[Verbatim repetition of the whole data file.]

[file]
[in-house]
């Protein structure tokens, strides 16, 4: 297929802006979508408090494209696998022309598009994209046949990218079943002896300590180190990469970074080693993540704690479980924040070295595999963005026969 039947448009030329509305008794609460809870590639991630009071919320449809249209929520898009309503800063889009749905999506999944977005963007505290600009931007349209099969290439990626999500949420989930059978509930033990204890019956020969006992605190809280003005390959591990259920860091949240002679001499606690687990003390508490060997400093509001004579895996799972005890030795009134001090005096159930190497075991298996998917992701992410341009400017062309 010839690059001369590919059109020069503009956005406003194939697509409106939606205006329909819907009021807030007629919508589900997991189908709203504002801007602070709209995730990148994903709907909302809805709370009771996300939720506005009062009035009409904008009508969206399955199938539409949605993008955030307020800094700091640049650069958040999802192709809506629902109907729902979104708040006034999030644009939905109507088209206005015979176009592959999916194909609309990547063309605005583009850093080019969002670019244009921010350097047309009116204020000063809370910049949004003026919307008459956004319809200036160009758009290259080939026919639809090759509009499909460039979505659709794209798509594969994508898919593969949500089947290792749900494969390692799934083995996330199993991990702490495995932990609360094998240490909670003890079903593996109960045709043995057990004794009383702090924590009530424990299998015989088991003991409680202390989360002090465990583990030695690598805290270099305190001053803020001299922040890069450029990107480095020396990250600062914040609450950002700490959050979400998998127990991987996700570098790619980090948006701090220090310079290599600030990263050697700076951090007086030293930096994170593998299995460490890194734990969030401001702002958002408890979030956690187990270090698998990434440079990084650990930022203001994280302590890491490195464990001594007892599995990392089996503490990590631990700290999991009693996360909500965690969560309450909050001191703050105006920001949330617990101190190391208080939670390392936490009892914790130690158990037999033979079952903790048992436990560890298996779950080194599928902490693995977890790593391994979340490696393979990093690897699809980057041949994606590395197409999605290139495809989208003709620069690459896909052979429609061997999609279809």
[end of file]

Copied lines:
[in-house]
């Protein structure tokens, strides 16, 4: 297929802006979508408090494209696998022309598009994209046949990218079943002896300590180190990469970074080693993540704690479980924040070295595999963005026969 039947448009030329509305008794609460809870590639991630009071919320449809249209929520898009309503800063889009749905999506999944977005963007505290600009931007349209099969290439990626999500949420989930059978509930033990204890019956020969006992605190809280003005390959591990259920860091949240002679001499606690687990003390508490060997400093509001004579895996799972005890030795009134001090005096159930190497075991298996998917992701992410341009400017062309 010839690059001369590919059109020069503009956005406003194939697509409106939606205006329909819907009021807030007629919508589900997991189908709203504002801007602070709209995730990148994903709907909302809805709370009771996300939720506005009062009035009409904008009508969206399955199938539409949605993008955030307020800094700091640049650069958040999802192709809506629902109907729902979104708040006034999030644009939905109507088209206005015979176009592959999916194909609309990547063309605005583009850093080019969002670019244009921010350097047309009116204020000063809370910049949004003026919307008459956004319809200036160009758009290259080939026919639809090759509009499909460039979505659709794209798509594969994508898919593969949500089947290792749900494969390692799934083995996330199993991990702490495995932990609360094998240490909670003890079903593996109960045709043995057990004794009383702090924590009530424990299998015989088991003991409680202390989360002090465990583990030695690598805290270099305190001053803020001299922040890069450029990107480095020396990250600062914040609450950002700490959050979400998998127990991987996700570098790619980090948006701090220090310079290599600030990263050697700076951090007086030293930096994170593998299995460490890194734990969030401001702002958002408890979030956690187990270090698998990434440079990084650990930022203001994280302590890491490195464990001594007892599995990392089996503490990590631990700290999991009693996360909500965690969560309450909050001191703050105006920001949330617990101190190391208080939670390392936490009892914790130690158990037999033979079952903790048992436990560890298996779950080194599928902490693995977890790593391994979340490696393979990093690897699809980057041949994606590395197409999605290139495809989208003709620069690459896909052979429609061997999609279809």